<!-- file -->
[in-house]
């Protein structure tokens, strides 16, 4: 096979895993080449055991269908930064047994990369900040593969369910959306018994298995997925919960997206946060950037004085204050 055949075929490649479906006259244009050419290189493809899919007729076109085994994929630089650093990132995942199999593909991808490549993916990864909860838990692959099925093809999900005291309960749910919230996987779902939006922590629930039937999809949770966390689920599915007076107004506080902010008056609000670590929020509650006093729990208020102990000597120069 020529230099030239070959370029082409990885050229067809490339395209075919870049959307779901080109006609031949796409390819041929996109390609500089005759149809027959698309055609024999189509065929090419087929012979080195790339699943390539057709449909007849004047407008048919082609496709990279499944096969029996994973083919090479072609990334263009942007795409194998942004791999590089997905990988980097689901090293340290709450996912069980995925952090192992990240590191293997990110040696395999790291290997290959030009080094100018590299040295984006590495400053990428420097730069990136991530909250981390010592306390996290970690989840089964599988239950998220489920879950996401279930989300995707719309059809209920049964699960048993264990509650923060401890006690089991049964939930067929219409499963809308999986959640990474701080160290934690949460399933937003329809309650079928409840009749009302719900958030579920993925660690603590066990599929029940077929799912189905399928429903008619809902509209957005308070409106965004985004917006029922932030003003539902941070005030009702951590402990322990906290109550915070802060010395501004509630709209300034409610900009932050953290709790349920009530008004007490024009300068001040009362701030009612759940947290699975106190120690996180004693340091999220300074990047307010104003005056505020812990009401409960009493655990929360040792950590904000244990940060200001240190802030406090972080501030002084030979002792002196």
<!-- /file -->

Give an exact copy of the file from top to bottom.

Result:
[in-house]
């Protein structure tokens, strides 16, 4: 096979895993080449055991269908930064047994990369900040593969369910959306018994298995997925919960997206946060950037004085204050 055949075929490649479906006259244009050419290189493809899919007729076109085994994929630089650093990132995942199999593909991808490549993916990864909860838990692959099925093809999900005291309960749910919230996987779902939006922590629930039937999809949770966390689920599915007076107004506080902010008056609000670590929020509650006093729990208020102990000597120069 020529230099030239070959370029082409990885050229067809490339395209075919870049959307779901080109006609031949796409390819041929996109390609500089005759149809027959698309055609024999189509065929090419087929012979080195790339699943390539057709449909007849004047407008048919082609496709990279499944096969029996994973083919090479072609990334263009942007795409194998942004791999590089997905990988980097689901090293340290709450996912069980995925952090192992990240590191293997990110040696395999790291290997290959030009080094100018590299040295984006590495400053990428420097730069990136991530909250981390010592306390996290970690989840089964599988239950998220489920879950996401279930989300995707719309059809209920049964699960048993264990509650923060401890006690089991049964939930067929219409499963809308999986959640990474701080160290934690949460399933937003329809309650079928409840009749009302719900958030579920993925660690603590066990599929029940077929799912189905399928429903008619809902509209957005308070409106965004985004917006029922932030003003539902941070005030009702951590402990322990906290109550915070802060010395501004509630709209300034409610900009932050953290709790349920009530008004007490024009300068001040009362701030009612759940947290699975106190120690996180004693340091999220300074990047307010104003005056505020812990009401409960009493655990929360040792950590904000244990940060200001240190802030406090972080501030002084030979002792002196």